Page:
Yes, to grow muscle you have to train hard. But does that also mean that you have to train every set to the limit – that is, to failure?
1. Training to muscle failure means that you train a set until you think you can no longer do a decent repetition (volitional failure) or until you cannot complete a repetition and thus literally fail (momentary failure).
2. The extent to which you train to muscle failure is usually expressed in reps in reserve (RIR). 1 RIR means that you stop the set when you could do one more repetition.
3. Most reputable coaches believe that failure training should be dosed to avoid overtraining. Achieving muscle failure causes a great, perhaps disproportionately great fatigue of the muscle. This can be at the expense of your recovery, which means that you can do less productive sets.
4. As a beginner, you can safely stay away from muscle failure (1-3 RIR): consistent training and correct execution of exercises are your most important training pillars. As an intermediate you usually train close to muscle failure, but not completely: you use 1-2 RIR. As an advanced lifter you also train some sets until muscle failure, albeit only with isolation exercises and only in the last set of an exercise.
5. Beginners but also advanced lifters often have trouble estimating the right number of RIR. To that end, it helps to train to muscle failure every now and then, so that you experience firsthand what it is.
WHAT (REAL) MUSCLE FAILURE IS
If you try to do as many reps as possible in a set, sooner or later there will come a point where you can’t go any further: with the best will in the world you won’t be able to squeeze out another full rep. In short, you have reached the point of muscle failure. That’s the point at which the muscle is so fatigued that it can no longer provide the strength to complete a rep (decent!).
Please note: this concerns muscle fatigue, also known as local or peripheral fatigue. Sometimes you have to end a set because you are fatigued in a different way, namely central and/or cardiovascular, something that often occurs with very long sets. However, that is different from achieving muscle failure.
By ‘training to muscle failure’ we mean that you train until you are sure that you can no longer do a repetition (volitional failure), or until you literally fail during the concentric phase of a repetition, for example while raising the barbell at a biceps curl (momentary failure).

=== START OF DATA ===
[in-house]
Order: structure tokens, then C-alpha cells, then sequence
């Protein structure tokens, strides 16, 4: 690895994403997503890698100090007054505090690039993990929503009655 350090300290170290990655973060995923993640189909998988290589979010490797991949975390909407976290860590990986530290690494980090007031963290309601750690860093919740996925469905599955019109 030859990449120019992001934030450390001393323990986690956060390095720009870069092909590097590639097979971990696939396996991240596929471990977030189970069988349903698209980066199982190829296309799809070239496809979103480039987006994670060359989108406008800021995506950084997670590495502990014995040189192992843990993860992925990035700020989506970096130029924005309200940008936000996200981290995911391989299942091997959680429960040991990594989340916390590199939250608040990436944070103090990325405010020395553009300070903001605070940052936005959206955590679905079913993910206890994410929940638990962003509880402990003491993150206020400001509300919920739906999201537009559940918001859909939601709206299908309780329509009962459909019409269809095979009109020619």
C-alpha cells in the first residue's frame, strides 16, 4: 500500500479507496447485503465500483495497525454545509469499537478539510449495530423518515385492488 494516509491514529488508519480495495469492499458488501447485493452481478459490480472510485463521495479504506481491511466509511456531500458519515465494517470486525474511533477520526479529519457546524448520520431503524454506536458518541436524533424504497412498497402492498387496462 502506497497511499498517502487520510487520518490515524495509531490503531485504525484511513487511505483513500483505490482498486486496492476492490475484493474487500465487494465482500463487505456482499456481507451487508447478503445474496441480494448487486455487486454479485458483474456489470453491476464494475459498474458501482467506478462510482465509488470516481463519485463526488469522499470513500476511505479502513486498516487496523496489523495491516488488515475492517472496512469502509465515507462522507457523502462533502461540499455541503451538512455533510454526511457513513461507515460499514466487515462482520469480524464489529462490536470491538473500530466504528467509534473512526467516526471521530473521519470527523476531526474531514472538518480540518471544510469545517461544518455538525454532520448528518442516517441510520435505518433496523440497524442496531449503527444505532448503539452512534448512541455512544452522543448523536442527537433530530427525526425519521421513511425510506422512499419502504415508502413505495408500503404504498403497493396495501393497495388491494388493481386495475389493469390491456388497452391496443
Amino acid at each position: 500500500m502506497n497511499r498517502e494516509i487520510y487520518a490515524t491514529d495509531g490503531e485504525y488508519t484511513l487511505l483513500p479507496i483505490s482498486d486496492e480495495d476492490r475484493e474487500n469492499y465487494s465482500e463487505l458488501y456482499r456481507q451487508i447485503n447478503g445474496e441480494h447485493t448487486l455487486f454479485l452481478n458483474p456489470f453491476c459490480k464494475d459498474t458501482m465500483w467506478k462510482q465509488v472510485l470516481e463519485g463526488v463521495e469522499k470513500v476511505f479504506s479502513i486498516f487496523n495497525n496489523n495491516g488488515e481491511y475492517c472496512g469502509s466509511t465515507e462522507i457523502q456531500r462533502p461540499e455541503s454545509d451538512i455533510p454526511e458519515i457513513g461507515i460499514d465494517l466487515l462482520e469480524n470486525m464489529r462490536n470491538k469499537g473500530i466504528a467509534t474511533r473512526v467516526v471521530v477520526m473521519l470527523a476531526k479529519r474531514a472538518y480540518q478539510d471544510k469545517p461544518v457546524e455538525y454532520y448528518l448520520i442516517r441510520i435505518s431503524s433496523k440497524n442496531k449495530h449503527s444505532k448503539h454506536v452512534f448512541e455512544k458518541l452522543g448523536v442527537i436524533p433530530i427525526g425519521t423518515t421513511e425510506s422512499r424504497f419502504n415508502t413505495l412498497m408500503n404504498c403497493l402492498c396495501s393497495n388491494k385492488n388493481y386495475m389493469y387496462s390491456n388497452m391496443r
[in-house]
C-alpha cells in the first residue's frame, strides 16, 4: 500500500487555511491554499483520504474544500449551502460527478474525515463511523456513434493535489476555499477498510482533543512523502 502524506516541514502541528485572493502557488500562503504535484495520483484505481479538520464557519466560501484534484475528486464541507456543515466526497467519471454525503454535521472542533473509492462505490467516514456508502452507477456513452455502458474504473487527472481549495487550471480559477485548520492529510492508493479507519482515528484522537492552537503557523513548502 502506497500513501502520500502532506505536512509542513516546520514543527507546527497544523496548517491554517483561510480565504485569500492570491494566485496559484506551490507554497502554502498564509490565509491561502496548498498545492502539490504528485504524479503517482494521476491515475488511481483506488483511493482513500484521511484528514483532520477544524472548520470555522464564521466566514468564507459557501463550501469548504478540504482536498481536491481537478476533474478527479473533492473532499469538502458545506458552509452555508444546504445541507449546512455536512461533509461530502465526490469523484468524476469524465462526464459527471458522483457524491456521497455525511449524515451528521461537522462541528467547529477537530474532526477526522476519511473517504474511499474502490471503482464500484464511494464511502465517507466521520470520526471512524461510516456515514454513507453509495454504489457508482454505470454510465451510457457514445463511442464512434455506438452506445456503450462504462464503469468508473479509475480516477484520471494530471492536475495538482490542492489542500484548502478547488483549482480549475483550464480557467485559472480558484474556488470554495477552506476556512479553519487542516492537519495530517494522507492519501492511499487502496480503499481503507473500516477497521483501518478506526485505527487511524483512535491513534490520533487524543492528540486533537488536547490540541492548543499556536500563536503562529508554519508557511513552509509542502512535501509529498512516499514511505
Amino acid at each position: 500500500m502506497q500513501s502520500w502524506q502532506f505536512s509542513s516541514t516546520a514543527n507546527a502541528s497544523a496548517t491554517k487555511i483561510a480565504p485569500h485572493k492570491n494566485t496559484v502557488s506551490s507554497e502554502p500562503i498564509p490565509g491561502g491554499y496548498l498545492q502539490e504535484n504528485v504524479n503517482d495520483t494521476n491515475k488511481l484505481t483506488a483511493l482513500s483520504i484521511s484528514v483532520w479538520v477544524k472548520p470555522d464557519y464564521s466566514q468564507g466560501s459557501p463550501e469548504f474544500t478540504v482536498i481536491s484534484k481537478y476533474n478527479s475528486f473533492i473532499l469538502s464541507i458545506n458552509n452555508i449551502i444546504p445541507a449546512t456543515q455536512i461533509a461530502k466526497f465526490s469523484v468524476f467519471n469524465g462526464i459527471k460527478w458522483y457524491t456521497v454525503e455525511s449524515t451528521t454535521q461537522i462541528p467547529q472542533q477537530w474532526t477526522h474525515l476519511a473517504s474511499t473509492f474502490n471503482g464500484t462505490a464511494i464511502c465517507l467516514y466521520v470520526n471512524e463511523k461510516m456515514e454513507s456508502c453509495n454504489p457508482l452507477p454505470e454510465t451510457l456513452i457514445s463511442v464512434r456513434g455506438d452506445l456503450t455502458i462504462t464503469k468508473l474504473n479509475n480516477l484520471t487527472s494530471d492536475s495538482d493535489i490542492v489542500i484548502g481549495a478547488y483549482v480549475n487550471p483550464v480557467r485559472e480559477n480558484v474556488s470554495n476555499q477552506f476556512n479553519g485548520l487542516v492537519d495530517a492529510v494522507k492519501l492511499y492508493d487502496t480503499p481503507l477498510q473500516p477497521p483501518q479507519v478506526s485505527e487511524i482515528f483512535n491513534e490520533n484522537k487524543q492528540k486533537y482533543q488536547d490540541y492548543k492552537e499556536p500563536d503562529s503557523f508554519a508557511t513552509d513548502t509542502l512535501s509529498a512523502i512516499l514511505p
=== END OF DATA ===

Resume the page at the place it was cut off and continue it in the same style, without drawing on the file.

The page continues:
The video below shows you what real muscle failure is. That point may be a few reps further than you think, no matter how uncomfortable the set may feel.
The degree to which you train until muscle failure, also called relative intensity, is usually expressed in Reps In Reserve (RIR). For example, 1 RIR means that you stop the set when you could do one more repetition.
To grow a muscle group, you have to load it with enough ‘stimulating repetitions‘ for a certain period of time (usually we assume a week). Those are the reps in your sets closest to the point of muscle failure. ‘Stimulating’ means that these reps deliver significant growth stimuli. You can recognize these repetitions by the fact that they are more difficult and therefore slower than the repetitions at the beginning of your set.
Normally, a set should contain at least five of those stimulating reps. This is best achieved by training your sets in the range of 6 to 15 repetitions (for practical reasons the best rep range for muscle growth), always close to muscle failure. So suppose you’re using a weight that allows you to complete 12 reps, there’s little point in doing just 6: it’s not until about the seventh rep that the reps start generating serious growth incentives. Only with heavy compound exercises, such as the barbell squat, are the ‘early’ reps in your sets already quite stimulating.
Assuming about five stimulating reps per set, an average bodybuilder would need to do 10-20 sets per muscle group per week to grow, with a maximum of 10 sets per muscle group per workout.
FATIGUE AND RECOVERY